Indicative Funding
$236,510 over 7 years
Summary
This project addresses the global problem of ageing populations by looking at how transnational Papua New Guinean families plan for old age. We explore how Papua New Guineans resident in North Queensland make specific decisions about later life that balance the value of relations with kin, friends, neighbours while also dealing with the social services provided by the state and the market. We describe the tensions that emerge in transnational decision making concerning old age. The resulting knowledge of how Papua New Guineans prepare for old age will help to critically inform policies concerning the wellbeing of people engaged with ageing.
Investigators
Rosita Henry and Michael Wood in collaboration with Karen Sykes (College of Arts, Society & Education and University of Manchester)
Keywords
Ageing; Papua New Guinea; Migrants
Supervision

Advisory Accreditation: I can be on your Advisory Panel as a Primary or Secondary Advisor.

These Higher Degree Research projects are either current or by students who have completed their studies within the past 5 years at JCU. Linked titles show theses available within ResearchOnline@JCU.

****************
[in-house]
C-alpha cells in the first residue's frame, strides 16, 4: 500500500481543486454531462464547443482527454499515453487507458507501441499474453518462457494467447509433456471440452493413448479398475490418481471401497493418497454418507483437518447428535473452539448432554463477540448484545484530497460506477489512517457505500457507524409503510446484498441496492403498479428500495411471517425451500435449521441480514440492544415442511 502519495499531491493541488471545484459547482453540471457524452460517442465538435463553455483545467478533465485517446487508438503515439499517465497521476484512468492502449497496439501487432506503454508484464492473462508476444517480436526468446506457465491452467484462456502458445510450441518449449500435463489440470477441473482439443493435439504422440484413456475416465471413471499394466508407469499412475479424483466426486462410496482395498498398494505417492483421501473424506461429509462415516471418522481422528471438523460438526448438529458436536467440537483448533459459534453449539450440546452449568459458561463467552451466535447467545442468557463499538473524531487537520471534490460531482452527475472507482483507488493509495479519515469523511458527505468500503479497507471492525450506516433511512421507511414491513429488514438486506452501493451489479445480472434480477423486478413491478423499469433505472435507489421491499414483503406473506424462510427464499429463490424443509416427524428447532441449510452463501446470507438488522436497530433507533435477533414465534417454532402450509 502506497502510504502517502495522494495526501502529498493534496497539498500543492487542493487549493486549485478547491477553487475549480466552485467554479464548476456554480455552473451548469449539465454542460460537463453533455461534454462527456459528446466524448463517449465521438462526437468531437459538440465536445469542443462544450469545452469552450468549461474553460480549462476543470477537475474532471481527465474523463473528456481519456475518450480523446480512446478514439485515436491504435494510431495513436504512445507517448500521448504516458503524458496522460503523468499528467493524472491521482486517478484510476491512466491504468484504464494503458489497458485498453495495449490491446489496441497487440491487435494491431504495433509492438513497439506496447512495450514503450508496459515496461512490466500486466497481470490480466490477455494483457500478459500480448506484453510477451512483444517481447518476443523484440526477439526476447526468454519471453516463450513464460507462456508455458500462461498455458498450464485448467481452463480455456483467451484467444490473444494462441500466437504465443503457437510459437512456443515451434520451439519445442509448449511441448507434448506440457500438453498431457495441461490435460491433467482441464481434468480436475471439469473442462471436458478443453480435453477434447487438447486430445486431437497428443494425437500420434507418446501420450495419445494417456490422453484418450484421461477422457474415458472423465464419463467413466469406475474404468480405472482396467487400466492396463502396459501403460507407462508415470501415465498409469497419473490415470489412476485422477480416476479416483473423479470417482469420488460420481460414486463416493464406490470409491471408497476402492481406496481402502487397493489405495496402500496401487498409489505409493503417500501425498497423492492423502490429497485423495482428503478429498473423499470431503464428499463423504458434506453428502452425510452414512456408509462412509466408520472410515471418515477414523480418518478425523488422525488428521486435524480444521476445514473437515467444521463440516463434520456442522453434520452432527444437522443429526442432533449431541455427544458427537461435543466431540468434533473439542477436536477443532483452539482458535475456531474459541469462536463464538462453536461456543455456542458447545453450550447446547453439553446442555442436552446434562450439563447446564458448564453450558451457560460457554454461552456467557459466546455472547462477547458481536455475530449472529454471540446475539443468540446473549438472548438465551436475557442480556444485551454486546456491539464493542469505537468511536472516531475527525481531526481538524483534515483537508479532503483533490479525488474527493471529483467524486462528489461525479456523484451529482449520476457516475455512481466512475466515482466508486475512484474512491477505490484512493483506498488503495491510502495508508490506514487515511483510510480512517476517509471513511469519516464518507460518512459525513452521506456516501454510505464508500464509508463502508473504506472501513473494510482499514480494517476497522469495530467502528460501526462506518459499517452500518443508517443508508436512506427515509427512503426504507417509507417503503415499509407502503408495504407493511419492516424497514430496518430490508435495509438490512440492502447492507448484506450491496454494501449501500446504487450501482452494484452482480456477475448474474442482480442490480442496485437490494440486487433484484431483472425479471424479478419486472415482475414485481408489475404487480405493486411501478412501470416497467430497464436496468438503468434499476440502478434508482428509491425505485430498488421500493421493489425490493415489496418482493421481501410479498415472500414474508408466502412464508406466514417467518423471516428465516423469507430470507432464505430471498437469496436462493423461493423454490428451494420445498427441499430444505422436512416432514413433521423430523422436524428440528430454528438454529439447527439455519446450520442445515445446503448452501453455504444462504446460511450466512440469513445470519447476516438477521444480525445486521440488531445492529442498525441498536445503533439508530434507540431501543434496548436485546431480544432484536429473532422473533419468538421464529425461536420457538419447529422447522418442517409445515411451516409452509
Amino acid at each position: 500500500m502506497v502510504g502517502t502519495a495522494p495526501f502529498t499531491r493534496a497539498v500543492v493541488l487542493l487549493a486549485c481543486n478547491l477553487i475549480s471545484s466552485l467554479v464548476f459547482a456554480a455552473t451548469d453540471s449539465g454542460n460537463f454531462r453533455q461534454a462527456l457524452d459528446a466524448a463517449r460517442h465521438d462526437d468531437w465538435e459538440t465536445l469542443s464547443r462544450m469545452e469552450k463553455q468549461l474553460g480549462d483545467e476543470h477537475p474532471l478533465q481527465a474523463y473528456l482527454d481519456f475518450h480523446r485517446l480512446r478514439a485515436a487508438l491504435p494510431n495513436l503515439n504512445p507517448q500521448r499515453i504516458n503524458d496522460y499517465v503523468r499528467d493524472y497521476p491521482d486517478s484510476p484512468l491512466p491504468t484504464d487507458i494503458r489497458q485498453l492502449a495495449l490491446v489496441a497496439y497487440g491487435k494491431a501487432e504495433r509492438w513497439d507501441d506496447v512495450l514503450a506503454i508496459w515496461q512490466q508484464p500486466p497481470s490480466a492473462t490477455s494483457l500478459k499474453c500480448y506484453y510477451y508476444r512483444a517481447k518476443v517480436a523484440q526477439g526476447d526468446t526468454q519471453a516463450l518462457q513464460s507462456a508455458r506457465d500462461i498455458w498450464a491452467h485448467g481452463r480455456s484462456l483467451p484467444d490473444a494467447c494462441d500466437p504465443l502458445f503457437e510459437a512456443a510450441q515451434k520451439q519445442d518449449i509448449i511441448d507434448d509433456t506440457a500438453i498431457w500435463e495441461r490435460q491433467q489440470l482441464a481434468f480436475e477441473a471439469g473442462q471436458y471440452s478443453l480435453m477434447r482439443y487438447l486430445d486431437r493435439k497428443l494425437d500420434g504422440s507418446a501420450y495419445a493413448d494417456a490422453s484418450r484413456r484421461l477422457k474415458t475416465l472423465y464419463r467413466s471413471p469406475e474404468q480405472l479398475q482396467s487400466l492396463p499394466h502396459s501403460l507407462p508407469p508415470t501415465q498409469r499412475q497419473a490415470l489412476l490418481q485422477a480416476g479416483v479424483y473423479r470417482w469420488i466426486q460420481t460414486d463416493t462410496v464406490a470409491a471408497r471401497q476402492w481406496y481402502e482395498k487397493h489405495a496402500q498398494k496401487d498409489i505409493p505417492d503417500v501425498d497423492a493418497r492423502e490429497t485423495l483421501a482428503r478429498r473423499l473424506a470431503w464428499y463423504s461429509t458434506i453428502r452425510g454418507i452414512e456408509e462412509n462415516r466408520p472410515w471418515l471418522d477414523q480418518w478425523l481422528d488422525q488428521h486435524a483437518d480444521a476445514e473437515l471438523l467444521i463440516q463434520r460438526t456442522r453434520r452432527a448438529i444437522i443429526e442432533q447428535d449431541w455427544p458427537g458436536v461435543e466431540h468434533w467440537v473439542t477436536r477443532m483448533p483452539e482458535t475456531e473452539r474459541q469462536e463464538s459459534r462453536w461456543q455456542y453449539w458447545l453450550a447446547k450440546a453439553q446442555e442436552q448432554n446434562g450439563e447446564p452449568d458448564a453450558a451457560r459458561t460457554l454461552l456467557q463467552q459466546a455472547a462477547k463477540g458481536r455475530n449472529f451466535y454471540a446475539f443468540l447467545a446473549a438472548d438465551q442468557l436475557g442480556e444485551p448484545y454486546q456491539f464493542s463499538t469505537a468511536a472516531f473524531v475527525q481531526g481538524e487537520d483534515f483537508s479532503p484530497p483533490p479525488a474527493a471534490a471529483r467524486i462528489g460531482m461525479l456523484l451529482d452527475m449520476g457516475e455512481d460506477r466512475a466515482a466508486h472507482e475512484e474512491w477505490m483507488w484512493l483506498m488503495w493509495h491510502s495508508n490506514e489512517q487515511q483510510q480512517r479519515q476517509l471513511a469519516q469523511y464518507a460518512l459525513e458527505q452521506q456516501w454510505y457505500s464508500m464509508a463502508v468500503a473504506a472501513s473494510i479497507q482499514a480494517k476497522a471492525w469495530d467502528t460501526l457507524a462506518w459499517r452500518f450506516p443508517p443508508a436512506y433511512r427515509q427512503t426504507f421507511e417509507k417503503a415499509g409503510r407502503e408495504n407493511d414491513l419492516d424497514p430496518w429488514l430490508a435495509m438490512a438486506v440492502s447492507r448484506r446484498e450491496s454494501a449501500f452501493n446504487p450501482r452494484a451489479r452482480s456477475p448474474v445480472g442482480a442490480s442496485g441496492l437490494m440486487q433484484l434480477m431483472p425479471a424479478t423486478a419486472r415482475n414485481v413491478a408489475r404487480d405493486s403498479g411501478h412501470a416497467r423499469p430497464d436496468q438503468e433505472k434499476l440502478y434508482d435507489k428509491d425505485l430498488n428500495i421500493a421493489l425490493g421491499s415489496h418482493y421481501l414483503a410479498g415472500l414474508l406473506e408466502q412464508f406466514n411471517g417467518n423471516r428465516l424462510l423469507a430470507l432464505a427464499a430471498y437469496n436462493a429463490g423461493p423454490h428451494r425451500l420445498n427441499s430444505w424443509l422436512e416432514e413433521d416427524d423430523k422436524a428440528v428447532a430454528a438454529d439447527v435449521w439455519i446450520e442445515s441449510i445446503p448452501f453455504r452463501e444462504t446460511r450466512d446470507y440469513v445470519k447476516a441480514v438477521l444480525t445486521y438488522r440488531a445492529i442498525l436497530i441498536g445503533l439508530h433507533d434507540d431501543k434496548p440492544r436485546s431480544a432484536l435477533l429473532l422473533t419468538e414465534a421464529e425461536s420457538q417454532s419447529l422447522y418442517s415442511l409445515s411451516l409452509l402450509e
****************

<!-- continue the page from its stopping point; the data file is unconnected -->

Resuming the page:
Current
  • An analysis of cultural heritage issues surrounding museums, collections and libraries (PhD , Primary Advisor/AM/Adv)
  • We are made with water: an ontological exploration of water in the Dry Tropics of Northern Queensland. (PhD , Primary Advisor/AM/Adv)
  • Contemplating Camel: Exploring Ecological sustainability in Inland Australia (PhD , Primary Advisor/AM/Adv)
  • Spirit, Story, Symbol: Indigenous Curating in the Queensland Rainforest (PhD , Primary Advisor/AM/Adv)
  • Community development in villages of PNG: Evaluating empowerment of young, educated women for community development and social change. (PhD , Secondary Advisor)